Was it right to fire an employee for giving President Trump the finger?

Firing employees for their off-hours conduct poses some tricky ethical problems. Do we really want employers making these kinds of decisions?

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A woman later identified as Juli Briskman gestures at President Donald Trump’s motorcade on October 28, 2017

A woman later identified as Juli Briskman gestures at President Donald Trump’s motorcade on October 28, 2017. (Brendan Smialowski/AFP/Getty)

Is she defiantly hero, or a disrespectfully flippant? The woman who flipped off Trump has lost her job. Did her employer act ethically?

Juli Briskman—irked that the president was golfing when he ought to be focusing on more important matters—raised her middle finger at Donald Trump’s motorcade as it zipped past her on her bicycle near Trump National Golf Club last month. And for that, she was fired.

I’ve written a few times about people being fired for their off-the-job behaviour (See: Fired for Being a Jerk in Public and Should Rioters be Fired? and Hydro One Was Wrong to Fire Hooligan Employee). In particular, I’ve argued that while it is often satisfying to see some idiot fired over their bad behaviour, we should be cautious about endorsing such moves by employers. For one thing, we should be cautious about endorsing the intrusion of our employers into our private (or at least, non-work) lives. For another thing, there are too few checks on employers’ power: when people are fired for off-duty behaviour, there’s a chance that this sort of punishment will be capricious, and disproportionate. It is, in short, a rather rough sort of justice.

Ms Briskman’s employer is—or rather was—Akima L.L.C., a holding company that “oversees government contractors.” Now, one of the sometimes-legitimate reasons for firing an employee over their off-the-job behaviour is when the employee’s behaviour stands to damage the company’s legitimate business interests. And when you’re a company whose business relies on government contracts, having an employee publicly insult the president is a serious concern. So while those of us who agree with Briskman’s sentiment may regret the loss of her job, we should hardly be surprised, and perhaps not offended, at her employer’s actions.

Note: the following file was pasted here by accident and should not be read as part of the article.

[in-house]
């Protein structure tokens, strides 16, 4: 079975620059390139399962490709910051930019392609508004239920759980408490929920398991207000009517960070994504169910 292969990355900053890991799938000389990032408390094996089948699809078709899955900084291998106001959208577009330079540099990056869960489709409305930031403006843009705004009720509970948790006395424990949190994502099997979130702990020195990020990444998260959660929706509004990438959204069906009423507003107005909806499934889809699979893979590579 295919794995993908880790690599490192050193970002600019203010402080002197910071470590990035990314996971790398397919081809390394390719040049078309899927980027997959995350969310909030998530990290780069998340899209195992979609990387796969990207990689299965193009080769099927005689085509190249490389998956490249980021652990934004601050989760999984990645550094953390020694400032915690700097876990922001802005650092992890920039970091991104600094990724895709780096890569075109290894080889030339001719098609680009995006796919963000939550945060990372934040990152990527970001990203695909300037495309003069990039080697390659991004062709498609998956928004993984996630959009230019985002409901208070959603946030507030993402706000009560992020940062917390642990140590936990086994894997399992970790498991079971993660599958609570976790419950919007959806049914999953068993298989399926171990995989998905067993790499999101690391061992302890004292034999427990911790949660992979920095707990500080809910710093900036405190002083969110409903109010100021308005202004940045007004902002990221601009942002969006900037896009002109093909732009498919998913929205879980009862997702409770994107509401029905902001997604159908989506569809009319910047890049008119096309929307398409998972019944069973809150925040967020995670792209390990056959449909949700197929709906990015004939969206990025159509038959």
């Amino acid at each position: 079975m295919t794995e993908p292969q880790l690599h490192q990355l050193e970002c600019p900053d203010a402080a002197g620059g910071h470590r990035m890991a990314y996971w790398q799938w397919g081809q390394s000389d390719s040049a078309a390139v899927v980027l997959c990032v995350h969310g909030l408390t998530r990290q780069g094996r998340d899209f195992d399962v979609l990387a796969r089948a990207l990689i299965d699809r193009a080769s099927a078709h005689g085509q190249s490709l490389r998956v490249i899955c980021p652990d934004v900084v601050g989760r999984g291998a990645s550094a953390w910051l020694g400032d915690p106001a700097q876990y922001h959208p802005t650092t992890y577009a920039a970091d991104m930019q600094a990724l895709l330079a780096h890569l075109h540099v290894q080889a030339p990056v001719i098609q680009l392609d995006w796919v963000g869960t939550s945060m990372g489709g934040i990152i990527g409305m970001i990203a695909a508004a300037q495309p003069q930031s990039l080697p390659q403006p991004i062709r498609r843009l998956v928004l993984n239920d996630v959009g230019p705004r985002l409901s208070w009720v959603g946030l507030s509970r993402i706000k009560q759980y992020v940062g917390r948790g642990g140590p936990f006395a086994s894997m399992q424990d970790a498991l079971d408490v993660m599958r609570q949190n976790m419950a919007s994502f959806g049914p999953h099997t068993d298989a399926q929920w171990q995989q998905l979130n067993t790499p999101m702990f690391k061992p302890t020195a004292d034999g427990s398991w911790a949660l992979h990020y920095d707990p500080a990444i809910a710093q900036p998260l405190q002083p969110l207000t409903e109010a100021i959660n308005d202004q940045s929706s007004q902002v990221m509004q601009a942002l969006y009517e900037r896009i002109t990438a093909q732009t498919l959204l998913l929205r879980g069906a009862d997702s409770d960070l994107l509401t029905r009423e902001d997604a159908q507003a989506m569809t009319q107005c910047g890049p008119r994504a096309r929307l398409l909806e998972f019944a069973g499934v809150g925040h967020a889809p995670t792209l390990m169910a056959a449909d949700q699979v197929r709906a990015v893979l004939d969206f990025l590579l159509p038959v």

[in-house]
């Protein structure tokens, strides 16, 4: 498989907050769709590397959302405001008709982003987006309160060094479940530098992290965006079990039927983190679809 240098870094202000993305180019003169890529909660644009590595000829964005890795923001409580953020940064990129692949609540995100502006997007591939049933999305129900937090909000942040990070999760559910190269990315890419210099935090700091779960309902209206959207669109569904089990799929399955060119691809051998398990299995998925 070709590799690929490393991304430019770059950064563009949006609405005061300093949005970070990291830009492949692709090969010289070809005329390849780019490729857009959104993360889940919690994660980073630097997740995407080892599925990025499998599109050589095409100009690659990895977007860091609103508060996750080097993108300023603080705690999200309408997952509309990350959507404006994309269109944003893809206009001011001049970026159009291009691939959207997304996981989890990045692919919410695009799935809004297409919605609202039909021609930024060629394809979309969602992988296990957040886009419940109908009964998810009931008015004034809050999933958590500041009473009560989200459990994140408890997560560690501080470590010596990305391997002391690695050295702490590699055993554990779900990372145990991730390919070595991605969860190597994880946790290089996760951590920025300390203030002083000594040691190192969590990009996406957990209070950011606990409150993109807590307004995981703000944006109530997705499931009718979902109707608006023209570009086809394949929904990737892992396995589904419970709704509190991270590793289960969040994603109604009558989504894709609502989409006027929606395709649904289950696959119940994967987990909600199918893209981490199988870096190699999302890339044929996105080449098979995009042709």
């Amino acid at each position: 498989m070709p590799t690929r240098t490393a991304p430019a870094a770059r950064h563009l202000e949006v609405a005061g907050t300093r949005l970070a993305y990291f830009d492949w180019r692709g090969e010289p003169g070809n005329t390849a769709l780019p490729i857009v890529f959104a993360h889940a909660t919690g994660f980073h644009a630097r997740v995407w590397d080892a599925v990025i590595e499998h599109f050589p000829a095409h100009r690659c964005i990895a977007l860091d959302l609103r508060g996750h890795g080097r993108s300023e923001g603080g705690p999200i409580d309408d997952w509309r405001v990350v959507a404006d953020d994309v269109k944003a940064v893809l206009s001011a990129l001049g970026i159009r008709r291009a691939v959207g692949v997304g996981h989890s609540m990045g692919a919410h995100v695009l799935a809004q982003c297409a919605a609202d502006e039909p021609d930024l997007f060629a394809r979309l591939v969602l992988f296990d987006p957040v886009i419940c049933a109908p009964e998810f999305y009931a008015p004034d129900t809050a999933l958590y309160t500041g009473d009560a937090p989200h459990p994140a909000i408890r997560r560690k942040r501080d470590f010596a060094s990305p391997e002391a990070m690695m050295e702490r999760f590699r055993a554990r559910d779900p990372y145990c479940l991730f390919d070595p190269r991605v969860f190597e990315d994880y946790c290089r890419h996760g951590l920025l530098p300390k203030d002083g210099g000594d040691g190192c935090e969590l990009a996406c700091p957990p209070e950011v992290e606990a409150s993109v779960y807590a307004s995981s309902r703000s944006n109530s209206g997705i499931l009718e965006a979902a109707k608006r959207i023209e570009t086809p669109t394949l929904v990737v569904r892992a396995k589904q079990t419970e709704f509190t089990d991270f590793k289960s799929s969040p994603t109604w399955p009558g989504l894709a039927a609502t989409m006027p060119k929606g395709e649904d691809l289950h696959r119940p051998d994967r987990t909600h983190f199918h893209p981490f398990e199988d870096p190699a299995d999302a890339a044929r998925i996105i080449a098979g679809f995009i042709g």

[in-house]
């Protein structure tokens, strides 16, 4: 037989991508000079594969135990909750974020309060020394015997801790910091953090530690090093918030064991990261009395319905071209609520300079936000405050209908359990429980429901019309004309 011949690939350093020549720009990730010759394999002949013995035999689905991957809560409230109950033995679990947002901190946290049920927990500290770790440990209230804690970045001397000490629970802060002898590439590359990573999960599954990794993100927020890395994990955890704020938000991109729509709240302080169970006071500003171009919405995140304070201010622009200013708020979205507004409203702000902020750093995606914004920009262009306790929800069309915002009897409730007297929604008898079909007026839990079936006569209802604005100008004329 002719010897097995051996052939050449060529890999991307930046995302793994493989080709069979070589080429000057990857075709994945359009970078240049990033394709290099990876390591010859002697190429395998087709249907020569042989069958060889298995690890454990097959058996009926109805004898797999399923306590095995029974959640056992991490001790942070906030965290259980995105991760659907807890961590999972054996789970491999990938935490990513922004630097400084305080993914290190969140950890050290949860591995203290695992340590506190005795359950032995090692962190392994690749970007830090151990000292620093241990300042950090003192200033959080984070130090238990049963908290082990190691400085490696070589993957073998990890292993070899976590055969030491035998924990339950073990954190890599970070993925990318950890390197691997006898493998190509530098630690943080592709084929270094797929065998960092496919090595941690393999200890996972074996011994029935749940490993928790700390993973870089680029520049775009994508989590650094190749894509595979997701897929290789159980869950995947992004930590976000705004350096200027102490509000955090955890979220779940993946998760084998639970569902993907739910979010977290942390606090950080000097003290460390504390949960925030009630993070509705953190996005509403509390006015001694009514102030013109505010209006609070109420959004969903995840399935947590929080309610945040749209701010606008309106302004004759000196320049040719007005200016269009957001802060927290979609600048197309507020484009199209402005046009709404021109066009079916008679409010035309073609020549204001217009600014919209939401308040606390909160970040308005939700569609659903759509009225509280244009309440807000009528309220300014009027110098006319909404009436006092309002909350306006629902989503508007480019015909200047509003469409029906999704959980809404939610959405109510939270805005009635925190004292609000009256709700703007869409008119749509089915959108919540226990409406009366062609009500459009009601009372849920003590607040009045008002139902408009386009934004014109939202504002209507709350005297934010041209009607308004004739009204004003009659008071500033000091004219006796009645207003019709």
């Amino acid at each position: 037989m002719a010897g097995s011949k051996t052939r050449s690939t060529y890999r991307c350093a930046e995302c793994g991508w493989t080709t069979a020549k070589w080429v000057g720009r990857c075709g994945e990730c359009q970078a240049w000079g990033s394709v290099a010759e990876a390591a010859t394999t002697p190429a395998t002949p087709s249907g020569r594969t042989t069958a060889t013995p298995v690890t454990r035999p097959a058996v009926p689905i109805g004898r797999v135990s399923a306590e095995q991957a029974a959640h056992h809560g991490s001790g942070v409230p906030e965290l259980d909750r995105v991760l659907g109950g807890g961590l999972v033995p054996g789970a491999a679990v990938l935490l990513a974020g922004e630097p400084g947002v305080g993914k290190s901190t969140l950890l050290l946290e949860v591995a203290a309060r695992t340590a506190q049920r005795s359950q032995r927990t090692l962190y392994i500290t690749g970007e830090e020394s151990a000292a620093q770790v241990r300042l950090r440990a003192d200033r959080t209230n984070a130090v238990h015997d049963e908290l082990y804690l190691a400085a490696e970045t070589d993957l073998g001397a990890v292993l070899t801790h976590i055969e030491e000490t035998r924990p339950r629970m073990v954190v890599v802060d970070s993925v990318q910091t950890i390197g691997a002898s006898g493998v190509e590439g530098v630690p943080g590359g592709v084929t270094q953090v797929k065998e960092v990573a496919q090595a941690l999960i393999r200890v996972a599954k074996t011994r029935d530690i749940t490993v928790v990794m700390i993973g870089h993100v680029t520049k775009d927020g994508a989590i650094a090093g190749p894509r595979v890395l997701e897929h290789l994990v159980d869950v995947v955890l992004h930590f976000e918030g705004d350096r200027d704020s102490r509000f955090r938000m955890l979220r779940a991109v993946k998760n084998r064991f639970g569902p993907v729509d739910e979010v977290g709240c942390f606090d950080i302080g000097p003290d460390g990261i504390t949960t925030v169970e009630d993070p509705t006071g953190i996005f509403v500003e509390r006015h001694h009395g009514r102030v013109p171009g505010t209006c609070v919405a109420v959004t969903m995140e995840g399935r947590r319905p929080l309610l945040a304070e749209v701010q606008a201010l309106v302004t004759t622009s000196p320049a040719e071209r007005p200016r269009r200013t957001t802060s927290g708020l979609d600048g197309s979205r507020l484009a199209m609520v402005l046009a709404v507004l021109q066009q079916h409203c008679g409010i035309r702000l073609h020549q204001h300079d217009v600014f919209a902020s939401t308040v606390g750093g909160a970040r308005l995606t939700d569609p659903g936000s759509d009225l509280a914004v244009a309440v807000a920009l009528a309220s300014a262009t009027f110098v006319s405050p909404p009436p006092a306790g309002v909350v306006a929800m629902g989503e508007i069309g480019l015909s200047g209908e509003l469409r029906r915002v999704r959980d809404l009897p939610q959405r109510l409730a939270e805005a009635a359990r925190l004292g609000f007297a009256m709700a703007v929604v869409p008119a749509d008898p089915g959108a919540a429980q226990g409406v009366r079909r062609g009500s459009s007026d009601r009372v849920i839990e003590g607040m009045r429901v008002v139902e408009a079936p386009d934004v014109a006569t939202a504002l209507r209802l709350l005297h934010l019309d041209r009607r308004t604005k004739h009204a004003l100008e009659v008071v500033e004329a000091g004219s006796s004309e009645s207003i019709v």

But this case serves a useful purpose in highlighting the role of critical thinking in ethical decision making, because I sense a lot of people out there had a very different reaction to this case than they did to some of the previous high-profile cases of employers firing employees for high-profile off-duty shenanigans. If your moral reaction to this one is different from the last one, you need to think about why. Are you being inconsistent, or is there actually some unspoken principle according to which the rightness of the employer’s action is determined? Is that unspoken principle something other than your own political leanings?

A good test of your moral intuitions is generally to put the shoe on the other foot. In particular, when you applaud the exercise of autonomous judgment or freedom by some individual, group, or company, ask whether you would still applaud it if the individual, group, or company had values different from your own.

Applying that to the question of firing employees for their “bad” behaviour off the job: If you think you are in favour of an employer feeling free to fire an employee for behaviour that you think despicable, ask whether you would like employers to follow the same standard when the behaviour in question is one with which you’re sympathetic. If not, then you should probably have second thoughts about the previous cases in which you endorsed rough justice being handed out by employers.

Chris MacDonald teaches ethics and critical thinking at theTed Rogers School of Management, where he is director of the Ted Rogers Leadership Centre, and is founding co-editor of Business Ethics Highlights.


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